CGD is an inherited disorder caused by gene mutations in the phagocyte of nicotinamide adenine dinucleotide phosphate (NADPH) oxidase.1 There are 2 major types of CGD: X-linked and autosomal recessive.1,2

X-Linked Chronic Granulomatous Disease Inheritance pattern diagram showing unaffected, carrier, and affected offspring
Autosomal Recessive Chronic Granulomatous Disease Inheritance pattern diagram showing unaffected, carrier, and affected offspring

The dihydrorhodamine (DHR) test can distinguish CGD subtype and carrier status. See the other reasons why it’s the preferred test for diagnosing CGD.

Understanding the risk for X-linked patients

X-linked CGD accounts for approximately 65% of CGD cases.3 About 10%-15% of X-linked mutations are the result of new random mutations.2 X-linked CGD presents early in life with most cases diagnosed by age 5 years.1

X-linked carriers may show signs and symptoms of CGD

X-linked CGD carriers may be at risk for serious infection.* A 2018 study found that 48% of X-linked carriers reported infections, autoimmune symptoms, or both.4 New research has identified that up to 23% of carriers are at risk for significant infection.5

Hiding on the X: Rethinking Perceptions of Carriers of X-Linked CGD

Watch the 2022 Clinical Immunology Society (CIS) Dinner Symposium presentation to learn more about identifying, testing, and managing X-linked CGD.

Autosomal recessive CGD may be difficult to diagnose

Approximately 35% of CGD cases are inherited in an autosomal recessive manner.3 Autosomal recessive CGD includes 4 different forms of genetic defects. This spectrum explains heterogeneity of disease severity among patients.1,3,6

Symptoms usually appear later in childhood, which can delay diagnosis.1 Serious infections* in patients with autosomal recessive CGD may be less frequent.1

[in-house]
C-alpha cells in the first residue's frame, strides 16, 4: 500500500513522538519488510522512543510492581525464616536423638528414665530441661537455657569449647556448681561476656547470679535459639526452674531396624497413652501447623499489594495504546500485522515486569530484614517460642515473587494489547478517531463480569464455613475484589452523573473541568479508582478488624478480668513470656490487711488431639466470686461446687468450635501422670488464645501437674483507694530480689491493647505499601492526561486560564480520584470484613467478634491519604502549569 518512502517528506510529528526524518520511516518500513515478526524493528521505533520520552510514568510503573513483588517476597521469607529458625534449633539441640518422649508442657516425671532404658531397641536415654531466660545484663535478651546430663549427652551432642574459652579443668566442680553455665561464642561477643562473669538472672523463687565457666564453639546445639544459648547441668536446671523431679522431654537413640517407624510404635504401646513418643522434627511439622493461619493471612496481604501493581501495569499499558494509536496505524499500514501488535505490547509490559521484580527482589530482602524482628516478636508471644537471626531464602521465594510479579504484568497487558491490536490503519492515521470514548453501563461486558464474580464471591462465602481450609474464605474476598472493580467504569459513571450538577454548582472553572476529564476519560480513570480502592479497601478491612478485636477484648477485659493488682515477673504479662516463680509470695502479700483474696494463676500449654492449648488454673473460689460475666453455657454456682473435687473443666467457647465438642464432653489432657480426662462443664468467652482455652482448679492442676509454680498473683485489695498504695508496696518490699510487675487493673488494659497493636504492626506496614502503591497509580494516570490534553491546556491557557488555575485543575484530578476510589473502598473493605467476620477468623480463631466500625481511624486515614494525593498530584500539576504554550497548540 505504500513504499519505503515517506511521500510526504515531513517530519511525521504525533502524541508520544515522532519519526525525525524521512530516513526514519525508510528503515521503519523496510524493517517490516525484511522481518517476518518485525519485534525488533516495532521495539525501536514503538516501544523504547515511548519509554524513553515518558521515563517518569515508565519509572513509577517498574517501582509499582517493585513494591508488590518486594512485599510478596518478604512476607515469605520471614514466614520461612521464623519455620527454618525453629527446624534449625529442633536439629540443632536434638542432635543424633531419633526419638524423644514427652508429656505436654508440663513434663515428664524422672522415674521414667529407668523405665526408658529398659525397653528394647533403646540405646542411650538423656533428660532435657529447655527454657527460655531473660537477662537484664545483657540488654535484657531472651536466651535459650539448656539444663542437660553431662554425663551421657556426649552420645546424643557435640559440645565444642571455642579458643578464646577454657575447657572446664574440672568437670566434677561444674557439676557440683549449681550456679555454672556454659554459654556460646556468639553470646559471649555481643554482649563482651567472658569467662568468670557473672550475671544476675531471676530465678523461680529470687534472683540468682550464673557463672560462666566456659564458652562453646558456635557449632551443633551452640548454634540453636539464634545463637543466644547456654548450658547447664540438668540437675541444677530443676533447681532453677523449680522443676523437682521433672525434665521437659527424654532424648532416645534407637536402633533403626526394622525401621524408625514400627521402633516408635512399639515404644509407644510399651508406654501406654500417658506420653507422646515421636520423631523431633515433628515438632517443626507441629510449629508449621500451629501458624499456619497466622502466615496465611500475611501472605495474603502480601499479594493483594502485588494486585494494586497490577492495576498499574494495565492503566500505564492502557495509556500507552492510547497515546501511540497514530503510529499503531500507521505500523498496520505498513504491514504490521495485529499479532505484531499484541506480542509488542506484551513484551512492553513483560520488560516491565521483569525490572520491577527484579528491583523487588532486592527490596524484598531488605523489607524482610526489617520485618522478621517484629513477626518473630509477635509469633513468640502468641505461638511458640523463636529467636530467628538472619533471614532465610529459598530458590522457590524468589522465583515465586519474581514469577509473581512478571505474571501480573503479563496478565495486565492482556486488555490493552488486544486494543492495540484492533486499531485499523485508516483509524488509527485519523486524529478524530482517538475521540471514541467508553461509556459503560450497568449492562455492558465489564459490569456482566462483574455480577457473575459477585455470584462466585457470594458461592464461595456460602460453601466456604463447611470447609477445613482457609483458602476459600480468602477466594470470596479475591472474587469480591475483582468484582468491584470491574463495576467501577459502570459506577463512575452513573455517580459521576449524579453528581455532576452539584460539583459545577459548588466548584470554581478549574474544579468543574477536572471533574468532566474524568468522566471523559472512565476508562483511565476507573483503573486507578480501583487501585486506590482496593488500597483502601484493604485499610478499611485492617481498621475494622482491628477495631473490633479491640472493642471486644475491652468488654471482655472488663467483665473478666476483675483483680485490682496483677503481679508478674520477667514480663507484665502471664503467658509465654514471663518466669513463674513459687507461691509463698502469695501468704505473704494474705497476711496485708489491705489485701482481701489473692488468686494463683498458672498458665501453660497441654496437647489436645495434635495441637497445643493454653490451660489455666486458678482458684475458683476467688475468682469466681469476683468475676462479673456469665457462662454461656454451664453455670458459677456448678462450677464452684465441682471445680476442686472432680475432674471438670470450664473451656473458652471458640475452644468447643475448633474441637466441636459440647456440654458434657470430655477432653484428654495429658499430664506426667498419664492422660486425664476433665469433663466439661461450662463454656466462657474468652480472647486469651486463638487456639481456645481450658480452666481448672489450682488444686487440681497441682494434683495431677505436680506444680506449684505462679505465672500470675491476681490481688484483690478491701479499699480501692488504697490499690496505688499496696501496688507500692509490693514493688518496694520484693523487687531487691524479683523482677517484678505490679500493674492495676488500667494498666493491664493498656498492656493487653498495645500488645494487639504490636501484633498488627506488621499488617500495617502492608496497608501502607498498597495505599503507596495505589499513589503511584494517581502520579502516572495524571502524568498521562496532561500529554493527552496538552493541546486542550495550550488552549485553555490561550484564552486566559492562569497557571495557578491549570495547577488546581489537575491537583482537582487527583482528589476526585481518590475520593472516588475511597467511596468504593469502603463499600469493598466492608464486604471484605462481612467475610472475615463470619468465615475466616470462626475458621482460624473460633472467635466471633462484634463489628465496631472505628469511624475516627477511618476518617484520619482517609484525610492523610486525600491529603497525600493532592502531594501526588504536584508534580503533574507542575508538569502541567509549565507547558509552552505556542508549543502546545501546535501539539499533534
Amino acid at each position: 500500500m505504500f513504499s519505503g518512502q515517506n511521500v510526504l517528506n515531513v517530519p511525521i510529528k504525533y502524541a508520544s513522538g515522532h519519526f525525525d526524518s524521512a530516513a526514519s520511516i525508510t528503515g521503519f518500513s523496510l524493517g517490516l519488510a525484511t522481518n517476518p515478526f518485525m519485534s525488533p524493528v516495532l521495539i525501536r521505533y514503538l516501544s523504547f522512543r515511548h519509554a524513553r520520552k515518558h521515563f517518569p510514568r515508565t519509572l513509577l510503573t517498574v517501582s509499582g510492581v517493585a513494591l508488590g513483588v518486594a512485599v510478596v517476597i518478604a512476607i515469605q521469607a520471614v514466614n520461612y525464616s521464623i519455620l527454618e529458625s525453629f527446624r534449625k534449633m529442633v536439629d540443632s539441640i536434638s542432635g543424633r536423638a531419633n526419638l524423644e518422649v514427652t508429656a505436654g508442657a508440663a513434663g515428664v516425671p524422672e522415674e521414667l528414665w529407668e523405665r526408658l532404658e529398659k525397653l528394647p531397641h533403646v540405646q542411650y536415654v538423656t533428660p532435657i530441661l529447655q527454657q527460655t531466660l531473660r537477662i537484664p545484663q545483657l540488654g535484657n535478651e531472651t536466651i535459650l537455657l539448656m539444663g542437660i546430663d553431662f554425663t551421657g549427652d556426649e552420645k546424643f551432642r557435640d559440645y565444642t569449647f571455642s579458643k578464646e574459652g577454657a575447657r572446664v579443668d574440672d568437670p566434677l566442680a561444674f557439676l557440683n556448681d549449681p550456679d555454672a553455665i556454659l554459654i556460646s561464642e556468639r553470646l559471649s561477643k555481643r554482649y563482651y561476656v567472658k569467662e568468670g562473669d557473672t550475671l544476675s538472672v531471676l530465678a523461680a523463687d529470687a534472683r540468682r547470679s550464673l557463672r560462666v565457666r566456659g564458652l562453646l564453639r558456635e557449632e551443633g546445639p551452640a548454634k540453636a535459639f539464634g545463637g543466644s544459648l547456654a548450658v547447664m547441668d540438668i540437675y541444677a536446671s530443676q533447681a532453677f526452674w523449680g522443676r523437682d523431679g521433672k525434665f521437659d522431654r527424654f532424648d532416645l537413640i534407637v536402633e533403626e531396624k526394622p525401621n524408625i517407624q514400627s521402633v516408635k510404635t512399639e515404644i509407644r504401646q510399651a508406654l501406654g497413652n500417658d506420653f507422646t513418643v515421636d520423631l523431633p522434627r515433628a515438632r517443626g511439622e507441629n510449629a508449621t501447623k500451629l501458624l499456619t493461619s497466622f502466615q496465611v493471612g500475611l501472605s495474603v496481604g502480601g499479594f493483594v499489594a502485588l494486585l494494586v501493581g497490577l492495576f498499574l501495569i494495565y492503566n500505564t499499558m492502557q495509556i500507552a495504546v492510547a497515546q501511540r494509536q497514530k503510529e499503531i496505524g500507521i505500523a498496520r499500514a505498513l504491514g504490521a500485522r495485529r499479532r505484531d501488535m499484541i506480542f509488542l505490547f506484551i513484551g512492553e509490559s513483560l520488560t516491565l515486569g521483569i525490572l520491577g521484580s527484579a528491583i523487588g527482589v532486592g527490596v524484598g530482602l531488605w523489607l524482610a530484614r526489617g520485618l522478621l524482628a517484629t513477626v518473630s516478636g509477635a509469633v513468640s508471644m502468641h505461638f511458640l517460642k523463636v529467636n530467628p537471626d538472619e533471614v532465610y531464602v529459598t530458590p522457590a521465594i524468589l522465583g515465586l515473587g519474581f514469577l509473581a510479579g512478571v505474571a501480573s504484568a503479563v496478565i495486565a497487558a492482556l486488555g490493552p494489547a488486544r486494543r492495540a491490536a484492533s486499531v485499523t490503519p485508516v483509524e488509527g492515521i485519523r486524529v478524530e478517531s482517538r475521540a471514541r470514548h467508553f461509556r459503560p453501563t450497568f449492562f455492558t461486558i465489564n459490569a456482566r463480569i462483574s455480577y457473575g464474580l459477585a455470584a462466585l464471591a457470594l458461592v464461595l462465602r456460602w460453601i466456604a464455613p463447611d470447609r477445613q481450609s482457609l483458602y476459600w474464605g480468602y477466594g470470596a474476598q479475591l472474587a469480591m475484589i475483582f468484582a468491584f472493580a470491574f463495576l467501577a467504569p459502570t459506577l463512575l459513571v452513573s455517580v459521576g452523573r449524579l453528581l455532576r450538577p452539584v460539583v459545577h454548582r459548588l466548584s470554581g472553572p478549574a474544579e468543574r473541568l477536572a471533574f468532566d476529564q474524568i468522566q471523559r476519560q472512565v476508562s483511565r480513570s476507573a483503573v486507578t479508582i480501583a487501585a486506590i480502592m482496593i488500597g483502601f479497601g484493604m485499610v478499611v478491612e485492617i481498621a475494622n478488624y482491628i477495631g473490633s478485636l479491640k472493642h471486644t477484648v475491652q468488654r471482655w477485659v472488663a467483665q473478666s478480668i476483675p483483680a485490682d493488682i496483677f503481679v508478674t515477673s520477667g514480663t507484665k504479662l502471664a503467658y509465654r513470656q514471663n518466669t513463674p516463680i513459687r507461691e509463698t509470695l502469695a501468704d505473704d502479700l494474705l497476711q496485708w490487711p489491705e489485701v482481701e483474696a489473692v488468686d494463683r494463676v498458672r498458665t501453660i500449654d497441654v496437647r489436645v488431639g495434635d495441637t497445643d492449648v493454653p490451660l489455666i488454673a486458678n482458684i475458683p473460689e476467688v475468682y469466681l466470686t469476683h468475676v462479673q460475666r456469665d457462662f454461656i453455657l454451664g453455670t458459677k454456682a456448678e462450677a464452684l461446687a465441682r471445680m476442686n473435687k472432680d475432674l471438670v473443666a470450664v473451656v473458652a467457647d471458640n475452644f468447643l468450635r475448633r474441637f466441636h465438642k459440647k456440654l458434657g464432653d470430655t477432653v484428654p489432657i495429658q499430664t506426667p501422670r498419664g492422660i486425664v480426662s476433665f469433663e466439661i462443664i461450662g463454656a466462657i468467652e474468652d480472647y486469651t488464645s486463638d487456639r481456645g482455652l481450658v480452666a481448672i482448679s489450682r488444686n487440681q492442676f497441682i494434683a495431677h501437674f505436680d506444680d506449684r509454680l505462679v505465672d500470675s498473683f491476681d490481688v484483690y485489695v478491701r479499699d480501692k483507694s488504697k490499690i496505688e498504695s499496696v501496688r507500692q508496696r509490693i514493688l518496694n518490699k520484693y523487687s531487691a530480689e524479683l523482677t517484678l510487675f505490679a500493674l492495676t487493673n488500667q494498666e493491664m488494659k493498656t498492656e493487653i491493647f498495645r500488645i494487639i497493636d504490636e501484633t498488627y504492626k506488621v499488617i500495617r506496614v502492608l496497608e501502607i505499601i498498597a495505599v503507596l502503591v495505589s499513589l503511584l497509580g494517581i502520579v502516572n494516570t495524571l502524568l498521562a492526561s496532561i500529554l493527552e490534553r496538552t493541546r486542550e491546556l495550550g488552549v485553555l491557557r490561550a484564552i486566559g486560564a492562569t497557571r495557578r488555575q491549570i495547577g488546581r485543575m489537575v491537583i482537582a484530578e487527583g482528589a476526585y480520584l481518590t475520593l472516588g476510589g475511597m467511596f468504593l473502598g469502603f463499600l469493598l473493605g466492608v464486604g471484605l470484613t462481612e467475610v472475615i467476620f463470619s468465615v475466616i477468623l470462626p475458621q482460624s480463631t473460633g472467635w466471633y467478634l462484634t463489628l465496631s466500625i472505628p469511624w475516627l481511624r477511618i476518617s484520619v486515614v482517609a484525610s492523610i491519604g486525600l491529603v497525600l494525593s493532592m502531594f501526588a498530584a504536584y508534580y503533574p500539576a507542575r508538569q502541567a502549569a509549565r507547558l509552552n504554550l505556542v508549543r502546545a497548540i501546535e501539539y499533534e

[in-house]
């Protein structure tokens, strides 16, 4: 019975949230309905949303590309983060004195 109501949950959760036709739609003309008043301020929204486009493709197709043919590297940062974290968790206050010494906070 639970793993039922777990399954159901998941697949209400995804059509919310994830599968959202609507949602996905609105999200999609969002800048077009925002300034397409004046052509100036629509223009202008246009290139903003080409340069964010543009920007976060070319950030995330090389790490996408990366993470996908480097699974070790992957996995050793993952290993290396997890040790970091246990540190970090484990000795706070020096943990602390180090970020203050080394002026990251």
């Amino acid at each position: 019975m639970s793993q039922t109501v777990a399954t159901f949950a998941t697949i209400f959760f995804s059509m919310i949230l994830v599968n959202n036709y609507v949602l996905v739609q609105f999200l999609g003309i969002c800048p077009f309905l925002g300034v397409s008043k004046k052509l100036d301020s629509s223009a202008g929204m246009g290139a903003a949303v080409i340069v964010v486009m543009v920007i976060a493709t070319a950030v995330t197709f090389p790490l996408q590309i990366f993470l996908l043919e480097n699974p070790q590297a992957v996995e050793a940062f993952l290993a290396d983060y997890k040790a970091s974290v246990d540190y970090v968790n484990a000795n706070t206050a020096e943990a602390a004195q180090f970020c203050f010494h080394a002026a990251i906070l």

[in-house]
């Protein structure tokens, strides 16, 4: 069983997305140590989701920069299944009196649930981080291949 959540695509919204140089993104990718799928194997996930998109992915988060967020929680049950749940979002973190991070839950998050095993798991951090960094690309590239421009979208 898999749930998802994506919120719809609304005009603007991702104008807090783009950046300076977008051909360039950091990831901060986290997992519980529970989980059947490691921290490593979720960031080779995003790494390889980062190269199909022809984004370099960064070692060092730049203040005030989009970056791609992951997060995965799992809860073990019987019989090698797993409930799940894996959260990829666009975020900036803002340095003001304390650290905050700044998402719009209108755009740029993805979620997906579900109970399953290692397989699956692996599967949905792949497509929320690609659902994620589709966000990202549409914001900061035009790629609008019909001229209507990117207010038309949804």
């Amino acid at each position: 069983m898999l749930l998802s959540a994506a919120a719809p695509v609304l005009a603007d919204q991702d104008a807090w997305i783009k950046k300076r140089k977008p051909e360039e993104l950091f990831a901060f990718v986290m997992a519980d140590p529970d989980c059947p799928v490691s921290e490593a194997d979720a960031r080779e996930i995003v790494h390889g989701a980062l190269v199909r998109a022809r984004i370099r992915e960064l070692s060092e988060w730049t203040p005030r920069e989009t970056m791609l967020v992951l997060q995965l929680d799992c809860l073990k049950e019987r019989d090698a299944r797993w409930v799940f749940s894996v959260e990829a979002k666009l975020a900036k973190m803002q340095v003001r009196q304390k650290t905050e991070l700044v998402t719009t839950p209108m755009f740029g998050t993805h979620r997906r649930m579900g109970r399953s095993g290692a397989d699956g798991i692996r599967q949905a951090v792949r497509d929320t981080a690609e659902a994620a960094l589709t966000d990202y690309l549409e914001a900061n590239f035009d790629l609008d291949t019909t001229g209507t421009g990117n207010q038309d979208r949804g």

Learn about identifying, testing, and monitoring X-linked carriers

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*Serious infection is defined as a clinical event requiring hospitalization and intravenous antibiotics.

1. Leiding JW, Holland SM. Chronic granulomatous disease. In: Pagon RA, Adam MP, Ardinger HH, et al, eds. GeneReviews®. Seattle, WA: University of Washington, Seattle; 1993-2018. 2. Rider NL, Jameson MB, Creech CB. Chronic granulomatous disease: epidemiology, pathophysiology, and genetic basis of disease. J Pediatric Infect Dis Soc. 2018;7(suppl 1):S2-S5. doi:10.1093/jpids/piy008 3. Noack D, Rae J, Cross AR, et al. Autosomal recessive chronic granulomatous disease caused by defects in NCF-1, the gene encoding the phagocyte p47-phox: mutations not arising in the NCF-1 pseudogenes. Blood. 2001;97(1):305-311. doi:10.1182/blood.v97.1.305 4. Marciano BE, Zerbe CS, Falcone EL, et al. X-linked carriers of chronic granulomatous disease: Illness, lyonization, and stability. J Allergy Clin Immunol. 2018;141(1):365-371.doi:10.1093/cid/ciu1154 5. Battersby AC, Bruggins H, Pearce MS, et al. Inflammatory and autoimmune manifestations in X-linked carriers of chronic granulomatous disease in the United Kingdom. J Allergy Clin Immunol. 2017;140(2):628-630.e6. doi:10.1016/j.jaci.2017.02.029 6. Kuhns DB, Alvord WG, Heller T, et al. Residual NADPH oxidase and survival in chronic granulomatous disease. N Engl J Med. 2010;363(27):2600-2610. doi:10.1056/NEJMoa1007097